But Oklahoma’s botched execution last April highlighted the use of the controversial sedative, midazolam, which is the first of a three-drug protocol used to put inmates to death in Oklahoma and other states. Midazolam has been used after the supplies of more traditional barbiturates in lethal injections, sodium thiopental and pentobarbital, have dried up over the years as their European makers refuse to provide them for executions, according to reports.

But a federal judge in Oklahoma City in December ruled that midazolam had been used successfully in a dozen executions in other states, including Florida, and allowed the state to resume its revamped program. This included a new death chamber, additional training for death row workers, and a stronger cocktail of lethal drugs.

But some civil liberties activists and journalists have complained that the new death chamber and revamped procedures have served to limit the public’s ability to observe. Only five witnesses will be able to observe Oklahoma executions, while the previous observing room held 12. 

There will also be no audio available, and the director can close the chamber's curtains at his discretion, The New York Times reports.   

“The relevancy of the death penalty in our criminal justice system is seriously in question when 43 out of our 50 states do not apply the ultimate sanction,” said Richard Dieter, executive director of Death Penalty Information Center, in a statement. “The U.S. will likely continue with some executions in the years ahead, but the rationale for such sporadic use is far from clear.”

You've read  of  free articles. Subscribe to continue.

Dear Reader,

About a year ago, I happened upon this statement about the Monitor in the Harvard Business Review – under the charming heading of “do things that don’t interest you”:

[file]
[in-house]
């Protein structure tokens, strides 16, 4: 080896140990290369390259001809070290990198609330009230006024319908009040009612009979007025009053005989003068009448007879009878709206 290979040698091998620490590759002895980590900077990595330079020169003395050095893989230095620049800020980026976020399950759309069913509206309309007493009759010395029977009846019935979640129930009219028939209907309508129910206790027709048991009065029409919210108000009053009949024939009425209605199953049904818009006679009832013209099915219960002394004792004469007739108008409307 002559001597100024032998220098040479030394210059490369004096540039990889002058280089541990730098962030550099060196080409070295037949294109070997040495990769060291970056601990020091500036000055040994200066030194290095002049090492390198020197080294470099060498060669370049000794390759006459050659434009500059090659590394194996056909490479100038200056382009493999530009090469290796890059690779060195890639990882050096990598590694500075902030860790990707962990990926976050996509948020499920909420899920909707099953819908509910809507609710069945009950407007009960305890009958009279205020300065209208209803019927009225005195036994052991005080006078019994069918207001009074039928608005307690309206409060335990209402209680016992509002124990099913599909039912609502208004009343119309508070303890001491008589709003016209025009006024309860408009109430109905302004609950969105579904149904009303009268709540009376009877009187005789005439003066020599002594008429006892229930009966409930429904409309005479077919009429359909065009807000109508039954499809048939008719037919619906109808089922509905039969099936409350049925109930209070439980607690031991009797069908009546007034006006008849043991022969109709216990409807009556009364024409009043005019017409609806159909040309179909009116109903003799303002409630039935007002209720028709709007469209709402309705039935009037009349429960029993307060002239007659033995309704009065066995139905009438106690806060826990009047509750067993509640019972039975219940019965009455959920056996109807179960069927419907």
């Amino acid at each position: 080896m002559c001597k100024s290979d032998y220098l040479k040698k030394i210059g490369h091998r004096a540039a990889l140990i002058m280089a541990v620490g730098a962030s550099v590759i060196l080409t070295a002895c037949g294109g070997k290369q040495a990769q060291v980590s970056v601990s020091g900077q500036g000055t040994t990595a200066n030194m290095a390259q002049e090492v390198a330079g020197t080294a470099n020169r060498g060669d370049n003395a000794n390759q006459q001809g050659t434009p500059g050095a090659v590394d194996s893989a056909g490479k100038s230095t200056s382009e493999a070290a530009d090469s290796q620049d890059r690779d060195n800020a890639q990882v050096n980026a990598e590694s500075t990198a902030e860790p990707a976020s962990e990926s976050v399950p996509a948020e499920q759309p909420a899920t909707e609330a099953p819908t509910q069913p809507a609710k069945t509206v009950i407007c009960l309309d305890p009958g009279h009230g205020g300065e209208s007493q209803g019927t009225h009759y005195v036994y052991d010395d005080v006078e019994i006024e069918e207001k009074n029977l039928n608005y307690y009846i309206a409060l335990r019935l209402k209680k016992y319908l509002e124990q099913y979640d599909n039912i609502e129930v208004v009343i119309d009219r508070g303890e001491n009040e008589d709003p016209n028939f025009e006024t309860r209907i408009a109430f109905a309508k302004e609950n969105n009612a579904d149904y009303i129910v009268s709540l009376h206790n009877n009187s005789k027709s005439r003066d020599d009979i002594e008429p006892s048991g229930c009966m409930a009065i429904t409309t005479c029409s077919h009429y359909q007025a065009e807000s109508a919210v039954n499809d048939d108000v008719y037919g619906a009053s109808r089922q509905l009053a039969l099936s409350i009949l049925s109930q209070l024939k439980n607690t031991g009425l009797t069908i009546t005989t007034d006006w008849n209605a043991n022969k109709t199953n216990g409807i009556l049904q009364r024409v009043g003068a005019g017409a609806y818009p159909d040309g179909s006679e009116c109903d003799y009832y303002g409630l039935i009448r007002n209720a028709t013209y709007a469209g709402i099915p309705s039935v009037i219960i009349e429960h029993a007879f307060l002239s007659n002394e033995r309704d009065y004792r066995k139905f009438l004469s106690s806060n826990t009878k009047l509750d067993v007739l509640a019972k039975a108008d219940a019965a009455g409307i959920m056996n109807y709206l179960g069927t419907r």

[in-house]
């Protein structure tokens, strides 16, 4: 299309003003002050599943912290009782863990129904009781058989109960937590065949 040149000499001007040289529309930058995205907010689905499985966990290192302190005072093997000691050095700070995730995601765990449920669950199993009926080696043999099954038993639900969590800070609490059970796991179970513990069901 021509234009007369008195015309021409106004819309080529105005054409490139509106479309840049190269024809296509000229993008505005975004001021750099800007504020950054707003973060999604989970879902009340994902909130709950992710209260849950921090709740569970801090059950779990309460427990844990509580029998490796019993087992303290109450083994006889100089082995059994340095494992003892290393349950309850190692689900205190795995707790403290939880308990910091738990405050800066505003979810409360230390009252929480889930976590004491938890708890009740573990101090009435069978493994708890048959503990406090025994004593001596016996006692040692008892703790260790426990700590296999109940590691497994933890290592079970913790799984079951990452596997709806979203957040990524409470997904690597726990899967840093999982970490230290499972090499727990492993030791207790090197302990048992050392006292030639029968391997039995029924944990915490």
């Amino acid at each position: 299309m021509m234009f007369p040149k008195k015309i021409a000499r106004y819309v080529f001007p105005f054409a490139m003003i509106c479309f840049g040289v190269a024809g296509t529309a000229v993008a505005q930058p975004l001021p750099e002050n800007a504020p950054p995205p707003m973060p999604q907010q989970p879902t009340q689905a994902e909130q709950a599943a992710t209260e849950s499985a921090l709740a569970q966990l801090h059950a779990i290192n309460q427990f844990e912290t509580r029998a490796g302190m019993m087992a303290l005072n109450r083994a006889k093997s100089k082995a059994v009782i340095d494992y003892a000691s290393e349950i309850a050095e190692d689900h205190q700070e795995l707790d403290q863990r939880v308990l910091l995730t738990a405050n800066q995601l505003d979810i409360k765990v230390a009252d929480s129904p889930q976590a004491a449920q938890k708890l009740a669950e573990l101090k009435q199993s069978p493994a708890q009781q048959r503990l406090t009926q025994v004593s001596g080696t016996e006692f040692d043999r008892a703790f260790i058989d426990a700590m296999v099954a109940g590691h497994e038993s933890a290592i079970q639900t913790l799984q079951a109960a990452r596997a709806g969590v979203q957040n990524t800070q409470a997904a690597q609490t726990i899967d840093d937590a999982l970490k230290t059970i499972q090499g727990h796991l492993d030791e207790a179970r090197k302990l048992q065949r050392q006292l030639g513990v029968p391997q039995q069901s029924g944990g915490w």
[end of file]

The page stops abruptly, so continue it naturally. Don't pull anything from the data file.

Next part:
“Many things that end up” being meaningful, writes social scientist Joseph Grenny, “have come from conference workshops, articles, or online videos that began as a chore and ended with an insight. My work in Kenya, for example, was heavily influenced by a Christian Science Monitor article I had forced myself to read 10 years earlier. Sometimes, we call things ‘boring’ simply because they lie outside the box we are currently in.”

If you were to come up with a punchline to a joke about the Monitor, that would probably be it. We’re seen as being global, fair, insightful, and perhaps a bit too earnest. We’re the bran muffin of journalism.

But you know what? We change lives. And I’m going to argue that we change lives precisely because we force open that too-small box that most human beings think they live in.

The Monitor is a peculiar little publication that’s hard for the world to figure out. We’re run by a church, but we’re not only for church members and we’re not about converting people. We’re known as being fair even as the world becomes as polarized as at any time since the newspaper’s founding in 1908.

We have a mission beyond circulation, we want to bridge divides. We’re about kicking down the door of thought everywhere and saying, “You are bigger and more capable than you realize. And we can prove it.”

If you’re looking for bran muffin journalism, you can subscribe to the Monitor for $15. You’ll get the Monitor Weekly magazine, the Monitor Daily email, and unlimited access to

QR Code to Oklahoma to resume executions, as use of death penalty declines across US
Read this article in
QR Code to Subscription page
Start your subscription today